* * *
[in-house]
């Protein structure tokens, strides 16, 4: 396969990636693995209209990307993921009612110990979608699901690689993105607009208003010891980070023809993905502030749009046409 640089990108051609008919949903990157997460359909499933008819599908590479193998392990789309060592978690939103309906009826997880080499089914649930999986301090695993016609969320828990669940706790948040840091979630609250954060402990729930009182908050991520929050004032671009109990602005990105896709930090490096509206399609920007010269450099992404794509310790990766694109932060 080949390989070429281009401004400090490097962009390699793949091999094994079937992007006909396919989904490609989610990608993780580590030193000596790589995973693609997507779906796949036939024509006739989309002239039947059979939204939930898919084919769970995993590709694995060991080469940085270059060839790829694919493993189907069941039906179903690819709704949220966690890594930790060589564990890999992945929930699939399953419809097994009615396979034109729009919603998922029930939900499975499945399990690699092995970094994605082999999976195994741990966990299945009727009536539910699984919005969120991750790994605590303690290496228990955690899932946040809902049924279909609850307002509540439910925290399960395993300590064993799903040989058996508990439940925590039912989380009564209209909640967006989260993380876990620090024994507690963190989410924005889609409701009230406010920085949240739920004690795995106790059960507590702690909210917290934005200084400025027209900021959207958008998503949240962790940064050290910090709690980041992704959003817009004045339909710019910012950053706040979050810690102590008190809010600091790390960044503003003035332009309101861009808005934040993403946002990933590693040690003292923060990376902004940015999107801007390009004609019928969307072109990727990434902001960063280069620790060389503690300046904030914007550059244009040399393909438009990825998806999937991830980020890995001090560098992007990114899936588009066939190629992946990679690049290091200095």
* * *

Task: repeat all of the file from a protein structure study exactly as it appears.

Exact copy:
[in-house]
């Protein structure tokens, strides 16, 4: 396969990636693995209209990307993921009612110990979608699901690689993105607009208003010891980070023809993905502030749009046409 640089990108051609008919949903990157997460359909499933008819599908590479193998392990789309060592978690939103309906009826997880080499089914649930999986301090695993016609969320828990669940706790948040840091979630609250954060402990729930009182908050991520929050004032671009109990602005990105896709930090490096509206399609920007010269450099992404794509310790990766694109932060 080949390989070429281009401004400090490097962009390699793949091999094994079937992007006909396919989904490609989610990608993780580590030193000596790589995973693609997507779906796949036939024509006739989309002239039947059979939204939930898919084919769970995993590709694995060991080469940085270059060839790829694919493993189907069941039906179903690819709704949220966690890594930790060589564990890999992945929930699939399953419809097994009615396979034109729009919603998922029930939900499975499945399990690699092995970094994605082999999976195994741990966990299945009727009536539910699984919005969120991750790994605590303690290496228990955690899932946040809902049924279909609850307002509540439910925290399960395993300590064993799903040989058996508990439940925590039912989380009564209209909640967006989260993380876990620090024994507690963190989410924005889609409701009230406010920085949240739920004690795995106790059960507590702690909210917290934005200084400025027209900021959207958008998503949240962790940064050290910090709690980041992704959003817009004045339909710019910012950053706040979050810690102590008190809010600091790390960044503003003035332009309101861009808005934040993403946002990933590693040690003292923060990376902004940015999107801007390009004609019928969307072109990727990434902001960063280069620790060389503690300046904030914007550059244009040399393909438009990825998806999937991830980020890995001090560098992007990114899936588009066939190629992946990679690049290091200095």